Erik Prince, the founder of private security company Blackwater, has found himself embroiled in special counsel Robert Mueller’s investigation of potential coordination between the Trump campaign and the Kremlin.
During the campaign, Prince reportedly met at Trump Tower with Donald Trump Jr., operative George Nader, and social media specialist Joel Zamel to discuss a potential pro-Trump social media influence operation. He also met with Russian sovereign wealth fund manager Kirill Dmitriev during the transition period—a meeting reportedly planned to set up a backchannel between the Trump administration and Russia. Those revelations raise questions about his relationship to the Trump administration—questions Mueller is reportedly investigating.
Prince, a billionaire and the brother of Education Secretary Betsy DeVos, has also lobbied for a massive overhaul of the way the Afghanistan War is being prosecuted, pushing for increased reliance on private contractors to train Afghan troops to fight the Taliban. Prince was also recently the subject of an in-depth Washington Post report about the work his security company Frontier Services Group is doing in China. The report quoted critics saying Prince’s work runs counter to American interests in Asia.
This is Prince’s first on-the-record interview in months. It has been lightly edited for clarity.
There’s been a lot of reporting that Mueller’s interested in some of the meetings you had in the lead-up to the campaign and after the election and I was just wondering if you could tell me if you’ve heard from anyone on Mueller’s team?
I certainly understand the intense interest in the investigation and certainly some of the wild-eyed reporting in the media. I have spoken voluntarily to Congress and I also cooperated with the special counsel. I have plenty of opinions about the various investigations but there’s no question some people are taking it seriously and I think it’s best to keep my opinion on that to myself for now. All I will add is that much of the reporting about me in the media is inaccurate, and I am confident that when the investigators have finished their work, we will be able to put these distractions to the side.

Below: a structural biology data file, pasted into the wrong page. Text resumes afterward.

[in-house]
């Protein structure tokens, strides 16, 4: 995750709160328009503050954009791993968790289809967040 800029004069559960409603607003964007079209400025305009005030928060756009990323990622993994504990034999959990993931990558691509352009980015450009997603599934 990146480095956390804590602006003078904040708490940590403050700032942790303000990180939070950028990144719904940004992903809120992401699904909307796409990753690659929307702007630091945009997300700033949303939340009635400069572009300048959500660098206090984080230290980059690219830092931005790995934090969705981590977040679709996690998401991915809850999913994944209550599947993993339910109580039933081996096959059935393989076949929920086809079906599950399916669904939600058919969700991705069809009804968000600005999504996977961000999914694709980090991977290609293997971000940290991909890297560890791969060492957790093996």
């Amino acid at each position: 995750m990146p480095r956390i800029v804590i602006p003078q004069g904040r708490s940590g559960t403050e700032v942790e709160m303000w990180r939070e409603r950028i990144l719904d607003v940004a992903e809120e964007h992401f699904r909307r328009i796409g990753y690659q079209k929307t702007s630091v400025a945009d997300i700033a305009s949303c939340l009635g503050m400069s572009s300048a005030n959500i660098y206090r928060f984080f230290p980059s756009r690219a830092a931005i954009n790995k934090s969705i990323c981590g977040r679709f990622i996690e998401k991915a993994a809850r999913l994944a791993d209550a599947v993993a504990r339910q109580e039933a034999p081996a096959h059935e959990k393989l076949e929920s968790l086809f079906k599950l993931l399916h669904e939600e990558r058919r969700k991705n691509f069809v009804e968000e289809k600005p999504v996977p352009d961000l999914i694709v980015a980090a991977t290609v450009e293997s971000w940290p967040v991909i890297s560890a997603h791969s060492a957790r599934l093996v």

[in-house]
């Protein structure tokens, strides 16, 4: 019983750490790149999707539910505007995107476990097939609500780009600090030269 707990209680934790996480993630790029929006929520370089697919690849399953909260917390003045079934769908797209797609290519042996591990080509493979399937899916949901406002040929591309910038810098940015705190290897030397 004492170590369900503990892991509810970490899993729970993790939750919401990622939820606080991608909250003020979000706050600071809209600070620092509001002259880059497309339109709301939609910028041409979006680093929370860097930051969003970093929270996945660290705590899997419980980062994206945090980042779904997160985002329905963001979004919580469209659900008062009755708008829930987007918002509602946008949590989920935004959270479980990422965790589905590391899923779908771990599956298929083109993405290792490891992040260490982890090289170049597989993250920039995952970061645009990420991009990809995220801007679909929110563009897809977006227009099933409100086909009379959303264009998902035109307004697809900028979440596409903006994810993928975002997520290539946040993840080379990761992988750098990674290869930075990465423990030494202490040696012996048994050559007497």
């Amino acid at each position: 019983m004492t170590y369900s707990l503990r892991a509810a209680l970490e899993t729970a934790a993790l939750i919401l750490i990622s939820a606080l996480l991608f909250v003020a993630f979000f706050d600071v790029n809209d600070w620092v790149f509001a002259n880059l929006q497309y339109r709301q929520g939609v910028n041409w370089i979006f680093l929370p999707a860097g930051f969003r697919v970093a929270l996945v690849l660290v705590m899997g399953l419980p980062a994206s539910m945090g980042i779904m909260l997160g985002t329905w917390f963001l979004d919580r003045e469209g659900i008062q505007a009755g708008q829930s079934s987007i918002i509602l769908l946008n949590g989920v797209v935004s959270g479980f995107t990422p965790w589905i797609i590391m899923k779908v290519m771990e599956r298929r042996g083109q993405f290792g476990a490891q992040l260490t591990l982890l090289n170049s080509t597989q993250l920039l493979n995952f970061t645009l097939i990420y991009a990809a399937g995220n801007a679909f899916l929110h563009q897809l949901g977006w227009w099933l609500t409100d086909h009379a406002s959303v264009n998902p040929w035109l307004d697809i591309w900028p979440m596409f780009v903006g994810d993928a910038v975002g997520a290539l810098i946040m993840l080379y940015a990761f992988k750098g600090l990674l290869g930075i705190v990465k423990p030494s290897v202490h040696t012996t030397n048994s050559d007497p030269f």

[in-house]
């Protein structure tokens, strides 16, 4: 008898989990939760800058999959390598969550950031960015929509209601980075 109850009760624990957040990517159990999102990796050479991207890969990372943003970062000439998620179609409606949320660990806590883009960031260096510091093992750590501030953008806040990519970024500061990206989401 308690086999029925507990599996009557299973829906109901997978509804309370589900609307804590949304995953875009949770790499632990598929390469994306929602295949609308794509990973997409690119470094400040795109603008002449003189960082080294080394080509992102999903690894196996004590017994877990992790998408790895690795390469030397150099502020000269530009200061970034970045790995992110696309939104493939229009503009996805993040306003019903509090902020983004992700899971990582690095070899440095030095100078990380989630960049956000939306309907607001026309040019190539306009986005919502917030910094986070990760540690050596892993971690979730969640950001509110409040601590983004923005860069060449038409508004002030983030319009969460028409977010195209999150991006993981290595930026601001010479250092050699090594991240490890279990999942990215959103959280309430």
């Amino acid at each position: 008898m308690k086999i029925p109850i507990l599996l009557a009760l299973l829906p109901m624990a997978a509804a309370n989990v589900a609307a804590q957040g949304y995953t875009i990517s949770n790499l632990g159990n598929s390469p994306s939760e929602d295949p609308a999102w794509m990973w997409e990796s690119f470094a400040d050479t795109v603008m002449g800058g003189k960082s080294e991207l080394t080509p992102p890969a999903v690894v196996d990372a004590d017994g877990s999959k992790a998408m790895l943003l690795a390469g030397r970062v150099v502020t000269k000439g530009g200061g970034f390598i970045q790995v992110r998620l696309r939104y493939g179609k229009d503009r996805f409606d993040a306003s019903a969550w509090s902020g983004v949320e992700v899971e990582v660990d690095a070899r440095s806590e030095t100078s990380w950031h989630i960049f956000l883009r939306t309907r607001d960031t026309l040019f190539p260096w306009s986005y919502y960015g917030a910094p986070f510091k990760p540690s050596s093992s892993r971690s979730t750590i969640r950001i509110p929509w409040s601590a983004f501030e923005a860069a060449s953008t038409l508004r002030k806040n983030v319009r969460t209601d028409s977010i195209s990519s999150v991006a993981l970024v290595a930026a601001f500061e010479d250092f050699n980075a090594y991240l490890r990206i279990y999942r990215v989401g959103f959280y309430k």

You told the House intelligence committee that the Seychelles meeting [with Dmitriev] was unplanned, but ABC reported that George Nader briefed you on it beforehand. What do you make of that ABC reporting?
All I can say is, there’s been a lot of media reporting about me over the years and most of it is wrong. They get it wrong way more than they ever get it right.
What do you think the United States’ posture toward Russia should be? Do you support the president’s rhetoric about trying to thaw that relationship?
Absolutely. As I’ve said before, if Franklin Roosevelt can work with Joseph Stalin to defeat German fascism, Nazi fascism, national socialist fascism, then certainly Donald Trump can work with Putin to defeat Islamic fascism. And I think good statesmanship could even start to drive a wedge between Russian policy and Iran policy because we can disagree vehemently on their policy in Ukraine but we don’t have to be, certainly, their enemy in the Middle East. And even from a NATO perspective, I mean look, remember, 400,000 Americans died in World War II. Twenty-two million Russians died breaking the Nazi army. And from a Russian perspective, there are more unfriendly nations aligned on their borders now than at any time since May of 1940. So I don’t think we have to be provocative with NATO and I think it’s a good idea for the president to reach out diplomatically. I mean for heaven’s sakes, he’s sitting down and talking to Kim of North Korea. Putin is a much more rational actor and I think it’s totally appropriate for the president to sit down and try to thaw the situation.